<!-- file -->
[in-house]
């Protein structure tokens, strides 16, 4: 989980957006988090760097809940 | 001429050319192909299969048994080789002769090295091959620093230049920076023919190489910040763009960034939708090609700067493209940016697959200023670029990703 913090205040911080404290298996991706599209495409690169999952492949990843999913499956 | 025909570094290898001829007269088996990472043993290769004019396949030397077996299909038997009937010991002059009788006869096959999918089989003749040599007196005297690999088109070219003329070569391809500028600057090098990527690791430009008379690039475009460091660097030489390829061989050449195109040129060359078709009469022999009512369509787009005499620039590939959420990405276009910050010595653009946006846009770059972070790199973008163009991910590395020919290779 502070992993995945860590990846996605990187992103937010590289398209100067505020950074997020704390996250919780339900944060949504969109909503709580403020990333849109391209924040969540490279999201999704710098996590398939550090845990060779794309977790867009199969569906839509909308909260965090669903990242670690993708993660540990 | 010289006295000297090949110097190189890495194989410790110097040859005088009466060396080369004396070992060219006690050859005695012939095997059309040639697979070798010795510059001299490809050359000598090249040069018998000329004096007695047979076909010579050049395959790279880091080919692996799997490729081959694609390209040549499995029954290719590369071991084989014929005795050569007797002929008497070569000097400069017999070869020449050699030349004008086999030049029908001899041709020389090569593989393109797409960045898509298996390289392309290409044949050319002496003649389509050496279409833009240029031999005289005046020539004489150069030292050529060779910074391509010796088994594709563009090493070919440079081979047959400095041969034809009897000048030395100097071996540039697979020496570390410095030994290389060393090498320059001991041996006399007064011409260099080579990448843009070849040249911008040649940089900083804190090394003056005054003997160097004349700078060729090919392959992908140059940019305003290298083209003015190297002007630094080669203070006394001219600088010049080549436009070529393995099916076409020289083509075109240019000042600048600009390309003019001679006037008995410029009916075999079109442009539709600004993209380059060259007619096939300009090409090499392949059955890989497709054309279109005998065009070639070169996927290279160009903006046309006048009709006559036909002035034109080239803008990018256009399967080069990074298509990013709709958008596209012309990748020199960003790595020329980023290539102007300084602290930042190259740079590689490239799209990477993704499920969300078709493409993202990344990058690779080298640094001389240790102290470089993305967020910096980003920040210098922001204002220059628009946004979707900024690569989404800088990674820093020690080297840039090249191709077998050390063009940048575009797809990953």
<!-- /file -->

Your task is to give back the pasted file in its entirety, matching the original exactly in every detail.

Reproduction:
[in-house]
């Protein structure tokens, strides 16, 4: 989980957006988090760097809940 | 001429050319192909299969048994080789002769090295091959620093230049920076023919190489910040763009960034939708090609700067493209940016697959200023670029990703 913090205040911080404290298996991706599209495409690169999952492949990843999913499956 | 025909570094290898001829007269088996990472043993290769004019396949030397077996299909038997009937010991002059009788006869096959999918089989003749040599007196005297690999088109070219003329070569391809500028600057090098990527690791430009008379690039475009460091660097030489390829061989050449195109040129060359078709009469022999009512369509787009005499620039590939959420990405276009910050010595653009946006846009770059972070790199973008163009991910590395020919290779 502070992993995945860590990846996605990187992103937010590289398209100067505020950074997020704390996250919780339900944060949504969109909503709580403020990333849109391209924040969540490279999201999704710098996590398939550090845990060779794309977790867009199969569906839509909308909260965090669903990242670690993708993660540990 | 010289006295000297090949110097190189890495194989410790110097040859005088009466060396080369004396070992060219006690050859005695012939095997059309040639697979070798010795510059001299490809050359000598090249040069018998000329004096007695047979076909010579050049395959790279880091080919692996799997490729081959694609390209040549499995029954290719590369071991084989014929005795050569007797002929008497070569000097400069017999070869020449050699030349004008086999030049029908001899041709020389090569593989393109797409960045898509298996390289392309290409044949050319002496003649389509050496279409833009240029031999005289005046020539004489150069030292050529060779910074391509010796088994594709563009090493070919440079081979047959400095041969034809009897000048030395100097071996540039697979020496570390410095030994290389060393090498320059001991041996006399007064011409260099080579990448843009070849040249911008040649940089900083804190090394003056005054003997160097004349700078060729090919392959992908140059940019305003290298083209003015190297002007630094080669203070006394001219600088010049080549436009070529393995099916076409020289083509075109240019000042600048600009390309003019001679006037008995410029009916075999079109442009539709600004993209380059060259007619096939300009090409090499392949059955890989497709054309279109005998065009070639070169996927290279160009903006046309006048009709006559036909002035034109080239803008990018256009399967080069990074298509990013709709958008596209012309990748020199960003790595020329980023290539102007300084602290930042190259740079590689490239799209990477993704499920969300078709493409993202990344990058690779080298640094001389240790102290470089993305967020910096980003920040210098922001204002220059628009946004979707900024690569989404800088990674820093020690080297840039090249191709077998050390063009940048575009797809990953």